Professor Munroe’s idea in adopting the conoidal deck surface, as previously stated, was to make the movement of the pulp and the concentration conditions uniform in spite of the divergence of the water as it flows from the center toward the circumference, which was accomplished by gradually increasing the slope of the table and, therefore, the speed of the film of water. This condition allows the use of a flatter slope than would be practical on a conical deck.

A heavy deposition occurs at the center of the table, but with a slope VOL. XLIX.—29 at this point of 4° 30′ (15⁄16 in. per foot), which is the slope of the table tested, this deposition has been very clean mineral. The writer considers that it would be safe to make the slope at the center of the table 4° or possibly a shade less if the density of the feed is kept at about 350 g. of solids per gallon of pulp (9.25 per cent, solids). With a 3° slope at the center of the table, as suggested by Professor Munroe, a good deal of fine sand is deposited with the mineral if the slime contains 2 or 3 per cent, of on 200-mesh material, and it is difficult to clean this concentrate with dressing water.

The second conoidal deck installed at the slime plant, known as conoidal deck No. 2, was given an overall slope of 4° 45′, or 1 in. per foot, this giving a deck surface inclination varying from 3° 30′ at the center to 6° 15′ at the circumference, or very nearly the slope which is recommended by Professor Munroe.

The above deck was tested during the period April 26 to 29, in parallel with conoidal deck No. 1, the steel-frame conical deck, and the step-deck previously described in this paper.

During the test an endeavor was made to keep the tonnage fed to each table and the density of the feed uniform.

The comparative results obtained from the tests made on the four tables are shown below:

Comparison of Data Obtained on Four Round Tables

Comparison of Data Obtained on Four Round Tables

Discussion of Results of Four-Day Test on Conical and Conoidal Decks:

The four-day test results place the decks in the following order in regard to efficiency.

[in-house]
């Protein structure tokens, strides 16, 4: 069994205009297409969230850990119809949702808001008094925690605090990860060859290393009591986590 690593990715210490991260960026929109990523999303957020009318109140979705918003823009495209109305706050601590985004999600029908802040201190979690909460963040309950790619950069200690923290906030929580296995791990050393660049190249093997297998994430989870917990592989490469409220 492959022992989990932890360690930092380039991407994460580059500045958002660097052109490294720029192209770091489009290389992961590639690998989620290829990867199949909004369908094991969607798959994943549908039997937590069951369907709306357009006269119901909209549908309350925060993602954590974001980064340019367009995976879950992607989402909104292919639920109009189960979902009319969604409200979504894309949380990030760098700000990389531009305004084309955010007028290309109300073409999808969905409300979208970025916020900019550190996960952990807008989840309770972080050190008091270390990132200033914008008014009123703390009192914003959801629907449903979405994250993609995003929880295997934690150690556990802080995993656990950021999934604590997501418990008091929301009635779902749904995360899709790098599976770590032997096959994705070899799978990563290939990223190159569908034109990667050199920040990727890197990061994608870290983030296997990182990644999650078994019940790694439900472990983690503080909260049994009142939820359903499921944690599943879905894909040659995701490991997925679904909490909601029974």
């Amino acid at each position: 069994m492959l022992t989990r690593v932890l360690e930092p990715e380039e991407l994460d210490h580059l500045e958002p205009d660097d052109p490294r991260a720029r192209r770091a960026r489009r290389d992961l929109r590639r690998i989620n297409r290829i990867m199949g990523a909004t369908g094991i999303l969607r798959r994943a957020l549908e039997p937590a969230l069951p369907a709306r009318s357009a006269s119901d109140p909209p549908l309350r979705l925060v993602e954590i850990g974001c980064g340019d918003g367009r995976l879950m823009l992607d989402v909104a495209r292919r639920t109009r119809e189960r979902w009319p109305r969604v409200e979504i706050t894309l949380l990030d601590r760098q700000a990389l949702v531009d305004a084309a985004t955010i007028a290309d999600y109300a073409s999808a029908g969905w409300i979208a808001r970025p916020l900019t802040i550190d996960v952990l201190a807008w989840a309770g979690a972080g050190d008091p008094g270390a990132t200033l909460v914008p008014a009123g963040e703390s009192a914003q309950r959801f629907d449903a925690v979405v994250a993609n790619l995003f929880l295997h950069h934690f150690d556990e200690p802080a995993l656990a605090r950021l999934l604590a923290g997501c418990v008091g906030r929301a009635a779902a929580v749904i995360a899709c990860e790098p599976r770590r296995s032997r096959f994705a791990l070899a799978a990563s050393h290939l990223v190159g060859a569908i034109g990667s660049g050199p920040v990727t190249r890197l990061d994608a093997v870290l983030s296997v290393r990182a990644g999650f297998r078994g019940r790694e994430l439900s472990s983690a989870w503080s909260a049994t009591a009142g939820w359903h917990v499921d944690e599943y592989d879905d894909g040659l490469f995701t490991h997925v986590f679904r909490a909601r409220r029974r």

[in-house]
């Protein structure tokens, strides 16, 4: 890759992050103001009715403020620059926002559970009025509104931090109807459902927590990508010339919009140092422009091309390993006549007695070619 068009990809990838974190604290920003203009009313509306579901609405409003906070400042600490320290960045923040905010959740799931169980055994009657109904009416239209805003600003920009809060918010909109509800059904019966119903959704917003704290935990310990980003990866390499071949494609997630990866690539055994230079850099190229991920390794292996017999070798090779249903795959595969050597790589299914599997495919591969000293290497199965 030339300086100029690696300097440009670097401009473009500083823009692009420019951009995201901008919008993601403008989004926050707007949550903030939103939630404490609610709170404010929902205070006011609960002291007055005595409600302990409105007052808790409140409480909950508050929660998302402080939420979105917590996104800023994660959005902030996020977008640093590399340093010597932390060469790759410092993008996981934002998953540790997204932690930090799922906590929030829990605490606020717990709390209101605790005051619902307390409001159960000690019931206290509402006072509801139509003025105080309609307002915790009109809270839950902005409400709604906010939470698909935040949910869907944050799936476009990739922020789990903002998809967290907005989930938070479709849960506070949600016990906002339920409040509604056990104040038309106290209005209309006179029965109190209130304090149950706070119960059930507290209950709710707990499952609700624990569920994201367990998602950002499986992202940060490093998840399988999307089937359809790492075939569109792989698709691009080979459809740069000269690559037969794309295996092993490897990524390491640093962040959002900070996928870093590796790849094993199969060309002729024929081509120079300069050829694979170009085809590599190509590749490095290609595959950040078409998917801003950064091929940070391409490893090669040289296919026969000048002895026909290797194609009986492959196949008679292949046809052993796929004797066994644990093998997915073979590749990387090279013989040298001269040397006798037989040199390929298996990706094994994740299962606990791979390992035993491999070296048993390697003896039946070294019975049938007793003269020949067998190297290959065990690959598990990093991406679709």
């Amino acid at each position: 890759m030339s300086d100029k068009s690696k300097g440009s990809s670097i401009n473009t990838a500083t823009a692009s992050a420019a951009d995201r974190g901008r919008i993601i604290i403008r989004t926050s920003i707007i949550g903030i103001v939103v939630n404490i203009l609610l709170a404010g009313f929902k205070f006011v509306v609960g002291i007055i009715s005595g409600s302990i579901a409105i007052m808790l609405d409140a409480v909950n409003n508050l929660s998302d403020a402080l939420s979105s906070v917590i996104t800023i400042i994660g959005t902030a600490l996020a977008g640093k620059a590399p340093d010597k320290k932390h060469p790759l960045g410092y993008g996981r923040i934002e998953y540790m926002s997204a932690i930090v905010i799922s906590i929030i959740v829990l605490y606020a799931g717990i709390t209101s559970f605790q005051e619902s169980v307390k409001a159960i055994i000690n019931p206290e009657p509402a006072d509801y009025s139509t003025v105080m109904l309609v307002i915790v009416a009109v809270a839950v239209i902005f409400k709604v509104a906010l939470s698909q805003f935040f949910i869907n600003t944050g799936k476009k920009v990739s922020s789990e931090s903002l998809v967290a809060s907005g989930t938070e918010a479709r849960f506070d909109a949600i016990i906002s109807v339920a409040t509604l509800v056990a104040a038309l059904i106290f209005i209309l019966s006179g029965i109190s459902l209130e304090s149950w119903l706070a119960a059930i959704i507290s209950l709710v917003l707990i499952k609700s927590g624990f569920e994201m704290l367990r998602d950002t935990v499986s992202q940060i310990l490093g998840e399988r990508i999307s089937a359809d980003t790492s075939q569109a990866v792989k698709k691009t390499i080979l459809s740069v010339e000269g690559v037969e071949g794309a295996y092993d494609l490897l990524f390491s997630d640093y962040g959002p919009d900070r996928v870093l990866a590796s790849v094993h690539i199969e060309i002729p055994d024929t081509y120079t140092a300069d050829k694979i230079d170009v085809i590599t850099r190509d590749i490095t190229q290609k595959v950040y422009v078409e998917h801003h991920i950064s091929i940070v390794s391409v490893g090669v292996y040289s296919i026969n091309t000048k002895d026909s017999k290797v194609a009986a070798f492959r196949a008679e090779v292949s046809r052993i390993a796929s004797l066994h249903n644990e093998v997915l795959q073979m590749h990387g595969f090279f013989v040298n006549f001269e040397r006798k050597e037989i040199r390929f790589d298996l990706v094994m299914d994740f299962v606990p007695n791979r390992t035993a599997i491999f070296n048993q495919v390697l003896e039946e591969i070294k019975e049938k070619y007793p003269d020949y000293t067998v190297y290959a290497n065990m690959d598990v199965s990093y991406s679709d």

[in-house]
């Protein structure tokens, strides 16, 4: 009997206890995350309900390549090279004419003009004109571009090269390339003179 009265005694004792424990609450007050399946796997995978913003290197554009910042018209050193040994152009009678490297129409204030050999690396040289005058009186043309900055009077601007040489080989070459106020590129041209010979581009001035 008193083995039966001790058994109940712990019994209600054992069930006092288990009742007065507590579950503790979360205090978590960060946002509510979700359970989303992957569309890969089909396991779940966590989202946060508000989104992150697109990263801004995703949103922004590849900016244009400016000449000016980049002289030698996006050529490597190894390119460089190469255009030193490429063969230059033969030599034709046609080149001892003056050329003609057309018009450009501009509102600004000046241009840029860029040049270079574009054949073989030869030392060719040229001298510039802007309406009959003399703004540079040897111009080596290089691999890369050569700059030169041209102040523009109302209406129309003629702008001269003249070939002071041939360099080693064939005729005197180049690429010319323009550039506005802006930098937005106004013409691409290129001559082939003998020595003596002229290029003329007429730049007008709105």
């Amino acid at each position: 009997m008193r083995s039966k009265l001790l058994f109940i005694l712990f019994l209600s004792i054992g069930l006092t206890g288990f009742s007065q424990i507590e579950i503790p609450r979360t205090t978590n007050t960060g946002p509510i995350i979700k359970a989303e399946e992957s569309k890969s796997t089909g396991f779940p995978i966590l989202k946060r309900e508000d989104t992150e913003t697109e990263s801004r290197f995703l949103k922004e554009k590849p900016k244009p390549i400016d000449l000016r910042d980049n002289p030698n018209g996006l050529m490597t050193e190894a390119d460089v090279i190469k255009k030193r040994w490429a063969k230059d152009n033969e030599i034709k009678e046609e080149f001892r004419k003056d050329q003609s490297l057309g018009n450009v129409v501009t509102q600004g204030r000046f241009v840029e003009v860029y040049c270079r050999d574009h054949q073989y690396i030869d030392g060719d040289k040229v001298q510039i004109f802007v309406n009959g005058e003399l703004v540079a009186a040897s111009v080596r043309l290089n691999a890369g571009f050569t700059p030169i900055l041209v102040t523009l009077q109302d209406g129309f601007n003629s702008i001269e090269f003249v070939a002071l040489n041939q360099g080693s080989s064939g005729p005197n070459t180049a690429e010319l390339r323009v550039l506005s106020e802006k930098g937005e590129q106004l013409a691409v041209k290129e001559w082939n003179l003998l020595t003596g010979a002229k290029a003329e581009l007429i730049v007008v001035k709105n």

In regard of Copper

Before discussing the above results some figures will be given showing the fresh water added on the tables during the test period.


Most of the water used as dressing water finds its way into No. 2 concentrate (middling), some of it, however, going to south-side tailing and some to concentrate No. 1.

The order of the decks as regards efficiency in copper recovery made in concentrate and as regards grade of concentrate is about what should be expected. Had less dressing water been used per ton fed to the conical deck the copper recovery made by this deck would undoubtedly have been raised to the level of the recovery made by conoidal deck No. 2, but the grade of the concentrate would have been correspondingly lowered. The gallons of dressing water used per ton fed and some further comparative data are shown by the following figures.

Gallons of Dressing Water

It should be noted that the total concentrate produced by conoidal deck No. 1 (chord of arc on 1.25-in. slope) is of a much better grade than the No. 1 concentrate produced by any of the other decks, while the recovery of 66.7 per cent, of the copper made by this deck in total concentrate is greater than the recovery made by the other decks in No. 1 concentrate, with the exception of conoidal deck No. 2, which on account of its flat slope at the head of the deck, makes a 7 per cent, higher recovery in No. 1 concentrate than is made by conoidal deck No. 1 in total concentrate, the concentrate being, of course, of very much lower grade.

The total recovery made by conoidal deck No. 1 and the grade of concentrate produced will now be compared with the recovery in concentrate No. 1 made by conoidal deck No. 2 and the conical deck. As the step deck made a concentrate No. 2 of high enough grade to be considered in the finished-concentrate class, its recovery in total concentrate and grade of concentrate will also be placed in comparison.

Per cent of Copper fed

The No. 2 concentrate or middling made by conoidal deck No. 1 and by the step deck are the only ones which can be considered as concentrate, the concentrate No. 2 from conoidal deck No. 2 being of much lower grade than the feed, and the middling from the conical deck being of about the same grade as the feed.

Conoidal deck No. 3 was installed in the slime plant. The deck was given a cement surface of finish similar to that on the other two conoidal decks installed in the slime plant.